On Saturday, September 15, swap out your folding chairs for garbage bags and hit the beach for California Coastal Cleanup Day, the largest annual volunteer event in the U.S.
Last year, more than 66,000 volunteers picked up almost 840,000 pounds of trash and recyclables from their local waterways across the state. This litter, mostly comprised of cigarette butts, food containers, and bottle caps and lids, clogs our waterways, harms wildlife, and contributes to a growing marine debris problem.
Coastal Cleanup Day is about more than picking up trash. It’s an opportunity for the community to come together to demonstrate its desire for clean water and healthy marine life and to accomplish something vital and worthy on behalf of our environment.
See what your local California Waterkeeper has planned and how to get involved below.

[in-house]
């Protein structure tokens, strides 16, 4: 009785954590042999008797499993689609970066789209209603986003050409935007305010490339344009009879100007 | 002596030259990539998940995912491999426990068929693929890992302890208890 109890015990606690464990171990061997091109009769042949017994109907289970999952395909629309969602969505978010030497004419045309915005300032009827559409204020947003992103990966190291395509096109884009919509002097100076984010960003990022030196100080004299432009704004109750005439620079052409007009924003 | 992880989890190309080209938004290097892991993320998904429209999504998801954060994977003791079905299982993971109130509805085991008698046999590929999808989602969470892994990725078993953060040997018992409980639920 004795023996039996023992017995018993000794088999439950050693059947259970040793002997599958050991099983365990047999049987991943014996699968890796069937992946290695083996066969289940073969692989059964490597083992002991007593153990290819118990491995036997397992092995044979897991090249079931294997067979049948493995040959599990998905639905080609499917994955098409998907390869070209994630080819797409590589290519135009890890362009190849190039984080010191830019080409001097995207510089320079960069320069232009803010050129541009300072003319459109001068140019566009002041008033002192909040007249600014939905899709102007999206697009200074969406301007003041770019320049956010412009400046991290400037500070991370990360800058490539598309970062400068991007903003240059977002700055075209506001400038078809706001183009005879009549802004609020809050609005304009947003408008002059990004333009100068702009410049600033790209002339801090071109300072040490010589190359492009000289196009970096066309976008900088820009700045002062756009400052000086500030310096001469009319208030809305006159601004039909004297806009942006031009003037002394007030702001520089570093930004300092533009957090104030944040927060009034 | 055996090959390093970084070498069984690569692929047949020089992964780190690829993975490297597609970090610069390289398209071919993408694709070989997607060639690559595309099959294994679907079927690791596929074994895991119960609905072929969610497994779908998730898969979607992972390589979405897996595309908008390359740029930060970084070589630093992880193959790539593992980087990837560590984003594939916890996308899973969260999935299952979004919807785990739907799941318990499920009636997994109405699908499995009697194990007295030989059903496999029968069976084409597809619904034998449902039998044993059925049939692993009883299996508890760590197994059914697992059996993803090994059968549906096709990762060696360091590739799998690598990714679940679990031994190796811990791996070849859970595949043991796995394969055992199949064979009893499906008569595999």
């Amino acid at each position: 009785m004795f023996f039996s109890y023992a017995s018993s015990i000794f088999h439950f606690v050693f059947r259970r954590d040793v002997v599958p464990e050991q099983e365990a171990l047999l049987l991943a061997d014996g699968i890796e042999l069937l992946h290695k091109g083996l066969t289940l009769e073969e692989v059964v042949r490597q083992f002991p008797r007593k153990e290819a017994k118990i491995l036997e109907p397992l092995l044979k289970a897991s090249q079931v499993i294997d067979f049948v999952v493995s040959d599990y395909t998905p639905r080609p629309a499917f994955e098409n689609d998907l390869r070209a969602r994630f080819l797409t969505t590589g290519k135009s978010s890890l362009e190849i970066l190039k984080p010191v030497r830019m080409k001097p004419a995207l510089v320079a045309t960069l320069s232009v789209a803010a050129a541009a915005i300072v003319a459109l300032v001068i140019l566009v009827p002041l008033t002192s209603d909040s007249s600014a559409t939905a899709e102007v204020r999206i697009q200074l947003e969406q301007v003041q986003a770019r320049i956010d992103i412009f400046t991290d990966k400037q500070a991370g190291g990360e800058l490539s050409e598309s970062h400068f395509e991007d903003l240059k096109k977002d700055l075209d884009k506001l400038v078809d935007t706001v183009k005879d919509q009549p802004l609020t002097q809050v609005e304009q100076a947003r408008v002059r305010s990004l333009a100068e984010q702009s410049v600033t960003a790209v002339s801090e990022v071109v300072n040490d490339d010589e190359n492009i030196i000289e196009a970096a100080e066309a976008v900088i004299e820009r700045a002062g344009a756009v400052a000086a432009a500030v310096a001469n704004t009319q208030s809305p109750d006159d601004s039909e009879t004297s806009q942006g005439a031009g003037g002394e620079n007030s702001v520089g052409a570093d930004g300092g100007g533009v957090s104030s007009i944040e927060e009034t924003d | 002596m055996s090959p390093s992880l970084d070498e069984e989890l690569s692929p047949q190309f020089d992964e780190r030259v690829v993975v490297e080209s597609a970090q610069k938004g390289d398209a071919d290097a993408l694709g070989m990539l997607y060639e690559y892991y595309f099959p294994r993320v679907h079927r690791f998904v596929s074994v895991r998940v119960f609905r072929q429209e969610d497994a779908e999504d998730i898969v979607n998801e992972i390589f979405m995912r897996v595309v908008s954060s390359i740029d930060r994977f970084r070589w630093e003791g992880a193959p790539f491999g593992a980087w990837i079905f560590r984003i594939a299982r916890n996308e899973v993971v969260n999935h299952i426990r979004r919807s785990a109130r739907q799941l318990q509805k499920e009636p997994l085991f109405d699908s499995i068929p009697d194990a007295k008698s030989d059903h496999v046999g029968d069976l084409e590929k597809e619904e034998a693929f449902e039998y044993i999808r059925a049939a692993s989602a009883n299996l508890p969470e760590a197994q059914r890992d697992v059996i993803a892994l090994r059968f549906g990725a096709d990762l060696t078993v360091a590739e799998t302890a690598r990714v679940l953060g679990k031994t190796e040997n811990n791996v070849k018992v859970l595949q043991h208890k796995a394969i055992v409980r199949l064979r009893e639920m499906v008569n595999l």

In Partnership with the Wiyot Tribe and Humboldt State University, Baykeeper is hosting a Cleanup at Indian Island. No gear or experience to make the paddle out to the island? No problem. RSVP for free and get everything you need including kayak, life vest, wetsuit, and experienced guide.
Los Angeles Waterkeeper
The Dockweiler State Beach Cleanup, in partnership with the Coastal Commission and Heal the Bay, will take place both above and below the water. Stay dry while you tidy the beach or bring your dive gear and get wet!
The Russian River Watershed Cleanup, now on its 31st year, is unique because it provides an opportunity to stop trash before it ends up on the beach. Join hundreds of volunteers and see first-hand, the connections between the upper watershed and ocean.
San Diego Coastkeeper
San Diego Coastkeeper has partnered with the Surfrider San Diego Chapter, has volunteer cleanup opportunities available at more than 100 sites across the county and expects thousands of community members to get involved.
None of those seem like the best fit? See a statewide map to find a site near you and show your favorite waterway some love on September 15. And for those who can’t make it on Saturday, still check out your local Waterkeeper to find cleanup and volunteer opportunities available year-round.